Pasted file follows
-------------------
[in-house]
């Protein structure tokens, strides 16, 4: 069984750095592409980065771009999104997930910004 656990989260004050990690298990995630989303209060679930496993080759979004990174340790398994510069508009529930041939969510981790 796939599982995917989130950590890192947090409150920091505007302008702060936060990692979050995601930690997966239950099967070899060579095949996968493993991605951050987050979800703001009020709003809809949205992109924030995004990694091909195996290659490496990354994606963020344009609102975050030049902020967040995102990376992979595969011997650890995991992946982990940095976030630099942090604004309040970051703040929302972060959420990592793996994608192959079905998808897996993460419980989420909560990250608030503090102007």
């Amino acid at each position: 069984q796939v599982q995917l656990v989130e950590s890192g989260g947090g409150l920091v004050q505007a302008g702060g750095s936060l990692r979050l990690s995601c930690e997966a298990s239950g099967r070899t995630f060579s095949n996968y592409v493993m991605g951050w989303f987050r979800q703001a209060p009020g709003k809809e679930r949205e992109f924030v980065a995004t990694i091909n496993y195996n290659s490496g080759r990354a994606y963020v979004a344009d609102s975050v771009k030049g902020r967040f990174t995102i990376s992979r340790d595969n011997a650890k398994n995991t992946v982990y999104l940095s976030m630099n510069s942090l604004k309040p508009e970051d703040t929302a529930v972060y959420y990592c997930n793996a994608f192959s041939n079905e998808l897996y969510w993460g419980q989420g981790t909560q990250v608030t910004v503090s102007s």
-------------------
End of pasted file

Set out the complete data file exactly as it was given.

[in-house]
């Protein structure tokens, strides 16, 4: 069984750095592409980065771009999104997930910004 656990989260004050990690298990995630989303209060679930496993080759979004990174340790398994510069508009529930041939969510981790 796939599982995917989130950590890192947090409150920091505007302008702060936060990692979050995601930690997966239950099967070899060579095949996968493993991605951050987050979800703001009020709003809809949205992109924030995004990694091909195996290659490496990354994606963020344009609102975050030049902020967040995102990376992979595969011997650890995991992946982990940095976030630099942090604004309040970051703040929302972060959420990592793996994608192959079905998808897996993460419980989420909560990250608030503090102007």
């Amino acid at each position: 069984q796939v599982q995917l656990v989130e950590s890192g989260g947090g409150l920091v004050q505007a302008g702060g750095s936060l990692r979050l990690s995601c930690e997966a298990s239950g099967r070899t995630f060579s095949n996968y592409v493993m991605g951050w989303f987050r979800q703001a209060p009020g709003k809809e679930r949205e992109f924030v980065a995004t990694i091909n496993y195996n290659s490496g080759r990354a994606y963020v979004a344009d609102s975050v771009k030049g902020r967040f990174t995102i990376s992979r340790d595969n011997a650890k398994n995991t992946v982990y999104l940095s976030m630099n510069s942090l604004k309040p508009e970051d703040t929302a529930v972060y959420y990592c997930n793996a994608f192959s041939n079905e998808l897996y969510w993460g419980q989420g981790t909560q990250v608030t910004v503090s102007s």